Japan was clean. Not just in a no-gum-on-the-sidewalks way, but in a design sense as well. Things in Korea can be a bit ramshackled at times, and there were little to no signs of this in the parts of Japan that we saw. The roads weren't cracked, their weren't cigarette butts on the sidewalks, and all the hedges were trimmed. It was a beautiful place.
Travelling in the winter is in a lot of ways a big advantage. Small crowds, easy accommodation, and great photo ops without all the people. We travelled to Kyoto and Tokyo and saw beautiful shrines, temples, geishas, mountains, and plenty of culture.
This place was endless. We walked for hours and still didn't see the whole things. Long, winding paths through the Kyoto mountains, covered with these orange gates.
Our book talked about geishas like they were as scarce as a leprechaun, but we found Kyoto to be full of them. We saw them in traditional districts at first and were captivated, but by the time we left Kyoto we'd ridden buses with them, stood in line at stores with them, and watched them shop. They were everywhere, it was so interesting to see them as part of the culture, not something that only exists in one place.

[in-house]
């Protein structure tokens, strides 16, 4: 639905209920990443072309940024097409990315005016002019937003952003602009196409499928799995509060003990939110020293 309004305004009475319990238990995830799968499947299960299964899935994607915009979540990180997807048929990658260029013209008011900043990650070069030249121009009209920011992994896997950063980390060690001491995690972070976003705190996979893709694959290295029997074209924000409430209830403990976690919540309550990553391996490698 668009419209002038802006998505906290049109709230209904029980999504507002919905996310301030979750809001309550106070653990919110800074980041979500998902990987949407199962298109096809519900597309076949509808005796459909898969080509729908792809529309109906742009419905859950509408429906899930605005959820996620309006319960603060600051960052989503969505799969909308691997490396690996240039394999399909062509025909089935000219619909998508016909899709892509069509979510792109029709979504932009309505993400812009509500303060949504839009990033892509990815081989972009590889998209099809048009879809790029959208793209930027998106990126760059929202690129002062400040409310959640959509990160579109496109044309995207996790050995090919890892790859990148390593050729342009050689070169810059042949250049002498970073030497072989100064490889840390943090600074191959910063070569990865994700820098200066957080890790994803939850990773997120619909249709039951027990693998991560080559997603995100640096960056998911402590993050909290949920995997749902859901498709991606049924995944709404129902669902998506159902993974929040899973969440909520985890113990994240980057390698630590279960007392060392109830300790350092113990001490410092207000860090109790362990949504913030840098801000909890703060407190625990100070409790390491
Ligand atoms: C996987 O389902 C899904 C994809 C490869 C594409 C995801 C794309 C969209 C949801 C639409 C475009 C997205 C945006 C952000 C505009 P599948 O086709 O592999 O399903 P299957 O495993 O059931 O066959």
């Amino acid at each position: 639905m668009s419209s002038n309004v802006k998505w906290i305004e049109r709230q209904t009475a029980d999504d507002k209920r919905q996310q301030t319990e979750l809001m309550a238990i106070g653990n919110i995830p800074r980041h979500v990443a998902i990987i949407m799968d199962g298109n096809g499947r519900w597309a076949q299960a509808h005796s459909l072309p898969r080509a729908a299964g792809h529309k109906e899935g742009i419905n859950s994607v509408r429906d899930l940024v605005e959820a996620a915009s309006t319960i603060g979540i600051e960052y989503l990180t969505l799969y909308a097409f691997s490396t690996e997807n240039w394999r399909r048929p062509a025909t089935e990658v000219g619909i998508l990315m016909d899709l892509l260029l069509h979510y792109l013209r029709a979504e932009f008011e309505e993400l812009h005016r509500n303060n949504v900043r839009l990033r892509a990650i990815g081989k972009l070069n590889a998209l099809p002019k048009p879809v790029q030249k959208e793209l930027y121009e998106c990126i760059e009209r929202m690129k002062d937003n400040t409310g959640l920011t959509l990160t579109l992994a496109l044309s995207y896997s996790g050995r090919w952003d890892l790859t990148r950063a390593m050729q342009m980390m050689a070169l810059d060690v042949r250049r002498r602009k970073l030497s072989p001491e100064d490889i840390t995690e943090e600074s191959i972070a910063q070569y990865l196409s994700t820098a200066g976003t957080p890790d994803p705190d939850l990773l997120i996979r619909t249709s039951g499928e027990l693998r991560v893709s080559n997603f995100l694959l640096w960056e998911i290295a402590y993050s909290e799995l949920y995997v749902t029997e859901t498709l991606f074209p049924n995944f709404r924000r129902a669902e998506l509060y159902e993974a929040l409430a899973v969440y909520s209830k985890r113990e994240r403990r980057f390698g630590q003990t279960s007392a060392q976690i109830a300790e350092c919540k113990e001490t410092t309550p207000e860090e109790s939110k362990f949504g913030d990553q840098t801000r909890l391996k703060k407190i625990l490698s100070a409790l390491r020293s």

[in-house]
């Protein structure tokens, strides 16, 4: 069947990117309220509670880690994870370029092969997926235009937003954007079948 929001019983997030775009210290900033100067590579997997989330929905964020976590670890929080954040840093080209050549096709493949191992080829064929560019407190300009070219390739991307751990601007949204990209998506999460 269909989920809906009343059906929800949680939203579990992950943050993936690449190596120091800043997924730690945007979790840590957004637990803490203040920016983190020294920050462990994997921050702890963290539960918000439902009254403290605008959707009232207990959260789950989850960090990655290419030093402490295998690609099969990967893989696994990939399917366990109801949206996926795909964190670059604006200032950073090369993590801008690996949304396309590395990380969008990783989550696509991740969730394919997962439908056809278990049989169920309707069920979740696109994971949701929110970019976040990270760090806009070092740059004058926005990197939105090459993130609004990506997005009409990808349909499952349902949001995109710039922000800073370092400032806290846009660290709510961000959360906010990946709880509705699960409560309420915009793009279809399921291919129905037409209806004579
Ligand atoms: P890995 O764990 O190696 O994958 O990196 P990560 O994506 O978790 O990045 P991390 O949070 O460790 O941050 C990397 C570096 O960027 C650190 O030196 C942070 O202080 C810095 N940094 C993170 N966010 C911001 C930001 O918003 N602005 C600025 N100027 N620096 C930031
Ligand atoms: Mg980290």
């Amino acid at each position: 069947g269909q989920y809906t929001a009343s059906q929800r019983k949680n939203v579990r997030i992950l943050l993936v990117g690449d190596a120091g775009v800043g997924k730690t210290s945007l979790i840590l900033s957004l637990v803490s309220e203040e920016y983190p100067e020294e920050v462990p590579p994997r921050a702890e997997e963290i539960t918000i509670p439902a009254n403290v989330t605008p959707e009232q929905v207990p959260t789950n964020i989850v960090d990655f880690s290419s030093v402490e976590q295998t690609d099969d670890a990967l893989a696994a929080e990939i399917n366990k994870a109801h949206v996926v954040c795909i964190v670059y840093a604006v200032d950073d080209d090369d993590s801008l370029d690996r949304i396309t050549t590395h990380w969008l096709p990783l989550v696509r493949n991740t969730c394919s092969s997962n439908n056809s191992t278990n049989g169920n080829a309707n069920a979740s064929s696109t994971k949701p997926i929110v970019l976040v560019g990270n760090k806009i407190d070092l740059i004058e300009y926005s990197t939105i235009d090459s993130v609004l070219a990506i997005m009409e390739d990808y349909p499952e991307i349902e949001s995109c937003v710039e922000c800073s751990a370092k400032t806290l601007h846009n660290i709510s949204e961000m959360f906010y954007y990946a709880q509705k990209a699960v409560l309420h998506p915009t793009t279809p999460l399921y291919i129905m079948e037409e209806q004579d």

It's golden. The thing is pretty ridiculous, but still captivating. There is an awesome gold bird on top of it, kind of like a weather vane. Apparently, the guy who lived here was completely obsessed with this temple, to the point of insanity.
We ate a lot of sushi. This was at a conveyor belt restaurant, where you grabbed anything that looked interesting. They counted your plates and charged you for what you had. You could also use the touch screen to order something not on the belt, and it would come out on a toy train straight to your table.
They are EVERYWHERE in Japan. They sell anything from beer and cigarettes to cola and coffee (hot or cold).
The city is so big there is no end in sight.
I mentioned things being clean...this is a public toilet. You could always be sure that the bathrooms were clean, both in architecture and inside.
Maybe you saw Lost In Translation. This intersection is in the movie. I'll have to say, the picture doesn't capture how busy this place was. It is much like Times Square in New York.
We were able to see Sumo practice one morning. This was a highlight of our trip, it was so awesome to see these guys go at it. We watched outside a small stable for almost an hour. It was captivating.
We found a 5 story arcade, with two bowling alleys in it. There is an entire floor dedicated to crane machines. This one offered the chance to will a jumbo bucket of ramen.